Kelly, Mastroianni pace Baldwin runners at Gateway invite
TribLIVE Sports Videos
The Baldwin Highlanders opened the 2013 season with a second-place finish at the 25th annual Gateway Cross Country Invitational held Saturday in Boyce Park.
The Highlanders, the defending invitational champions, placed second this year to Fox Chapel, which won by a narrow 10-point margin.
“The outlook is very promising for this year,” said Bonita “Bunny” Schmidt, Baldwin's co-head coach along with Rich Wright. “This team works very hard, their focus is good, and they are very coachable.
“They enter every race very seriously and are willing to work very hard for the improvement needed to succeed. Rich and I are very encouraged.”
Fox Chapel was paced by twins Ethan and Colin Martin, who led wire to wire and finished first and second with identical times of 17:25.
Baldwin was led by varsity mainstays George Kelly, a senior, and Dennis Doyle, a junior, who ended up fifth and seventh in 18:13 and 18:19, respectively.
Rounding out the Highlanders' top five were senior Mike McLaughlin, who placed 18th in 19:01; freshman Casey Conboy, who ended up 23rd in 19:19; and junior Mark Demore, who was 25th in 19:28.
Providing depth in the Baldwin lineup were junior Jake Phillips and sophomore Kevin Taylor.
The leading teams in the boys' varsity division were Fox Chapel, with 68 points; Baldwin (78), Bethel Park (92), Plum (114) and West Allegheny (131).
“We have a good blend of seniors to freshman, and we had a great three weeks leading into the season,” Wright said. “Our women's team is young but they are go-getters. We will work hard and push through the season. Our boys can get the job done, but need to work as a team. This has all the make-up to be a successful season.”
In the girls' varsity race, Norwin regained the invitational title, defeating runner-up Hempfield by a 13-point margin.
The Lady Knights finished with 88 team points, followed by Hempfield (101), Laurel Highlands (109), Fox Chapel (113) and Baldwin (117).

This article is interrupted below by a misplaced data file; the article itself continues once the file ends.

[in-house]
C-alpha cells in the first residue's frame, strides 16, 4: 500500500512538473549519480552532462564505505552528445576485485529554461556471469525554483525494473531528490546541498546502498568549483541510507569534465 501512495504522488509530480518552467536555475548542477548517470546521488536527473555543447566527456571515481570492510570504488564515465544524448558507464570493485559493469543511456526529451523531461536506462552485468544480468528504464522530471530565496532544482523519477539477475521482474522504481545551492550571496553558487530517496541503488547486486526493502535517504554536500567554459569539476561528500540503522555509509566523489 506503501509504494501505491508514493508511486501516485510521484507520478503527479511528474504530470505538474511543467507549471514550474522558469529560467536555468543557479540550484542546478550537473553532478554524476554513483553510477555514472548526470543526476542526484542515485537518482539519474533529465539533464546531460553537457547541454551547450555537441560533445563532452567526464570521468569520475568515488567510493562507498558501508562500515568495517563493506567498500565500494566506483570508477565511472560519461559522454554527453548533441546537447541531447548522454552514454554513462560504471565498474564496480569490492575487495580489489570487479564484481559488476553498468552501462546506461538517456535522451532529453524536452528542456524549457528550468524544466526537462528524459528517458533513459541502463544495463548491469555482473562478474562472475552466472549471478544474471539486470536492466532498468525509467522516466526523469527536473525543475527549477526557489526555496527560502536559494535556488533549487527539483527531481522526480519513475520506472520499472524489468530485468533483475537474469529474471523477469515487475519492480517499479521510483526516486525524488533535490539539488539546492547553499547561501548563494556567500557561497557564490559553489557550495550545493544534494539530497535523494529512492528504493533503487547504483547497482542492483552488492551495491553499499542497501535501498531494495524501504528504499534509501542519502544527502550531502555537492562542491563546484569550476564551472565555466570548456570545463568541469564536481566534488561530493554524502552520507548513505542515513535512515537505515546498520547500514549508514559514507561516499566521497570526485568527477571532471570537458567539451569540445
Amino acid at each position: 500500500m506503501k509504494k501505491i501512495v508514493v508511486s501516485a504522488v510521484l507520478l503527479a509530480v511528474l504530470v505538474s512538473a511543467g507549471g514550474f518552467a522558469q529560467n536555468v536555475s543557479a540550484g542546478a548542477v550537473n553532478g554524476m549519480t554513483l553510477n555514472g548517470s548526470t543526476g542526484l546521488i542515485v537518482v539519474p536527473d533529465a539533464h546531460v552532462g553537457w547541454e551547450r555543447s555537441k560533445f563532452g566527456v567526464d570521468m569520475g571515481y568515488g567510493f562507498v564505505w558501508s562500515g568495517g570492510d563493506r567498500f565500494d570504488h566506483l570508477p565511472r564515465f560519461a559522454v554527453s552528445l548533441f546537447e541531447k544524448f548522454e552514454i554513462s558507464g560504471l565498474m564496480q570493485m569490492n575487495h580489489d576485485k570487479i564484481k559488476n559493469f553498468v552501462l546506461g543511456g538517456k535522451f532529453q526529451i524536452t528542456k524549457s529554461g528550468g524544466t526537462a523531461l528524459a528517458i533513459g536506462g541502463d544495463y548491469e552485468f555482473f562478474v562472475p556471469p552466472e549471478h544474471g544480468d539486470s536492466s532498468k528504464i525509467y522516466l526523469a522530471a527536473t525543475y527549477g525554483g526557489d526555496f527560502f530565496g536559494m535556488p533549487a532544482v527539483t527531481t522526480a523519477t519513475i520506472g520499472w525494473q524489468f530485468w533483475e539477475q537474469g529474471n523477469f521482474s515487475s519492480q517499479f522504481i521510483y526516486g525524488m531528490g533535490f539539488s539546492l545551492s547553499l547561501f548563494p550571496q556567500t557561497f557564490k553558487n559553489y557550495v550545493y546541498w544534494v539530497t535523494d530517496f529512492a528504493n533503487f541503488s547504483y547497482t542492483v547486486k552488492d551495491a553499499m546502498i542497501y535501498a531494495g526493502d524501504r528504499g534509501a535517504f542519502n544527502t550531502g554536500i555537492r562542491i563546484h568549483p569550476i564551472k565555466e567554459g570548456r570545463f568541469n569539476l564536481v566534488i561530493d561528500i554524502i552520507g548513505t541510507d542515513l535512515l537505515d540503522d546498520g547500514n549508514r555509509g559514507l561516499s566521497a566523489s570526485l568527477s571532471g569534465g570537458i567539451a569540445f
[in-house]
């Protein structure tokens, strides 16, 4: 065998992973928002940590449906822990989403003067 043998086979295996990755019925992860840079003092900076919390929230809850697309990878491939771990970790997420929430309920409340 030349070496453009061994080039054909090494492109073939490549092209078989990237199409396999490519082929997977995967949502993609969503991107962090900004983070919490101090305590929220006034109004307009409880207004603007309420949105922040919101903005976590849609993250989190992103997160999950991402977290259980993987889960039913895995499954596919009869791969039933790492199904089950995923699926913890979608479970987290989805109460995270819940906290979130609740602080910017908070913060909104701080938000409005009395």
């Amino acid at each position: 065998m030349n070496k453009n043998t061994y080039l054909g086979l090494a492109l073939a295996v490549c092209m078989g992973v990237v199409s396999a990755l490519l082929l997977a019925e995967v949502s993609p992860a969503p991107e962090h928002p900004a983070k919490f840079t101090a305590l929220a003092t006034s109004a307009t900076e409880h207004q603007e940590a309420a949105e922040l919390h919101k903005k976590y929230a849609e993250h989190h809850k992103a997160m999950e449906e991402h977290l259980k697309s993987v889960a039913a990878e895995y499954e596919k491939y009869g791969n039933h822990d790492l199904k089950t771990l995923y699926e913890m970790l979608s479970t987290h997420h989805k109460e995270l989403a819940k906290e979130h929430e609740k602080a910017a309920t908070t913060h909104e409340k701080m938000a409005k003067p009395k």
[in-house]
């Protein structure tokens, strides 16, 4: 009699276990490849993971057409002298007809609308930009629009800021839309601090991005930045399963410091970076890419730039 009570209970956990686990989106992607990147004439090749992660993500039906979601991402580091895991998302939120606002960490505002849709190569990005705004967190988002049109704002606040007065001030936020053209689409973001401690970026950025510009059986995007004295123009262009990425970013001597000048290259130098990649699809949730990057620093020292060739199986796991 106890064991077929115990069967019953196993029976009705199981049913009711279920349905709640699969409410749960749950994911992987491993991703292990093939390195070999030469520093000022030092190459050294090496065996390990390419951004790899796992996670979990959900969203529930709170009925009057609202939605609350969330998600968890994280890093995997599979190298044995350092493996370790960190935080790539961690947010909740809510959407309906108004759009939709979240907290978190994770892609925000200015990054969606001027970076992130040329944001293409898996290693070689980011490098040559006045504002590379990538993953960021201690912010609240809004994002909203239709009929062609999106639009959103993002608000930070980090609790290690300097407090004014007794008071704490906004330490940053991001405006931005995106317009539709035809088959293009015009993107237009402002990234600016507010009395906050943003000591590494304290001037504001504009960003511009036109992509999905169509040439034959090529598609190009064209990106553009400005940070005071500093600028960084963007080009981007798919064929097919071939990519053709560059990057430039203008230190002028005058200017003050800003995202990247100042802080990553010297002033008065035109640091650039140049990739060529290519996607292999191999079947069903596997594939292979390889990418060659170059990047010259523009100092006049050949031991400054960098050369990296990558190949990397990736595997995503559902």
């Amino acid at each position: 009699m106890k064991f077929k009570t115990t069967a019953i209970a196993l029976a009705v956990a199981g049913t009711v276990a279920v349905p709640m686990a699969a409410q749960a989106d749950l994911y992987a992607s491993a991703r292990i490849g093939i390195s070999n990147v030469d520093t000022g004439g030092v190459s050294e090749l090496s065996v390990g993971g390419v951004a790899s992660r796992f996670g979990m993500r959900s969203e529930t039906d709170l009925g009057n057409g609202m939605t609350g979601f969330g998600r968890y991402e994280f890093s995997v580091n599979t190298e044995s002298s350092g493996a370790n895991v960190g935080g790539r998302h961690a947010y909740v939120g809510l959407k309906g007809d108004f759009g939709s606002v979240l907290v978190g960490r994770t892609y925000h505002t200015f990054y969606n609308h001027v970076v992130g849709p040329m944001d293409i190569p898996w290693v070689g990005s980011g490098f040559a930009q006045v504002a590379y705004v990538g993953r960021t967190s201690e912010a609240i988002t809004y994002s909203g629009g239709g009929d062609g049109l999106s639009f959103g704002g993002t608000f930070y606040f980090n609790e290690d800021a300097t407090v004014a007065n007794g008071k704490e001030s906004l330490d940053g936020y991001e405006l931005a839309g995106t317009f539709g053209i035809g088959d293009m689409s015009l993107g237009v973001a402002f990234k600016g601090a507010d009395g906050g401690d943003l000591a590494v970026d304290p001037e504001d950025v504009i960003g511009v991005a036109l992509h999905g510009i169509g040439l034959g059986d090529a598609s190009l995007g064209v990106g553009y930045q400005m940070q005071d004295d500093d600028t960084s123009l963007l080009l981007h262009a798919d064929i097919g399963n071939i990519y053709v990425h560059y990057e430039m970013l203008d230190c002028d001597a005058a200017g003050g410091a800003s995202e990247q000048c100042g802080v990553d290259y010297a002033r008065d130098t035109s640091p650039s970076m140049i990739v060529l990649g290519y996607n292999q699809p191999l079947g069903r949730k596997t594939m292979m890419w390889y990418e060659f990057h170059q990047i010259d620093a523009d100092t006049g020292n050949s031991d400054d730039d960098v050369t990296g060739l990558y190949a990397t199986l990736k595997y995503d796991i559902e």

Senior Alicia Mastroianni led the Baldwin's girls' team with a 22:54 time and 13th place individual showing.
Mastroianni was followed by sophomore Alex Barr (23:15), 19th place; junior Stephanie Bott (23:31), 23rd place; freshman Abby Barr (24:00), 29th place; and sophomore Dighan Kelly (24:19), 33rd place.
Also competing for the Lady Highlanders were sophomores Daria Och and Erica Koenig.
“We do have some new athletes on the team (this season),” Schmidt said. “They have come very well prepared and, like their veteran teammates, work well together.”
Bria McMahon of Franklin Regional won the girls' varsity race with a 20:38 time in a see-saw battle with runner-up Alexis O'Shea of West Allegheny, who posted a 20:41 time.
INVITATIONAL NOTES: Baldwin's Alex Murray (fourth), Sean McLaughlin (fifth) and Joe McLaughlin (eighth) placed in the top 10 in the boys' junior varsity race at the Gateway Invitational.
The Highlanders' junior varsity team ended up in fourth place, behind Fox Chapel, Hempfield and Franklin Regional.
Macy Hale paced the Baldwin runners in the girls' middle school race.
Katie Jarocki has joined the Baldwin cross country program as an assistant coach.
“Katie has been a real bright spot,” Wright said, “and has helped greatly with our training.”
Ray Fisher is a staff writer for Trib Total Media. He can be reached at 412-388-5820 or firstname.lastname@example.org.
Show commenting policy
TribLive commenting policy
- Steelers receiver Heyward-Bey looks to make most of chance
- Steelers know fast start could be key to upcoming season
- Scientists dismiss dire outlook for Western Pennsylvania winter weather
- Steelers formalize practice squad
- Rossi: Cole perfect pitcher to start pivotal series for Pirates
- Deer Lakes golf team winning with a workmanlike approach
- Pawlak returns to lead defending WPIAL volleyball champion Freeport
- New Ohiopyle park manager ready for big challenge that comes with job
- ‘Extreme extrovert’ takes over at WCCC
- Upper Tyrone supervisor hopes to mitigate trash dumping problem
- Western Pennsylvania workers’ names echo different career paths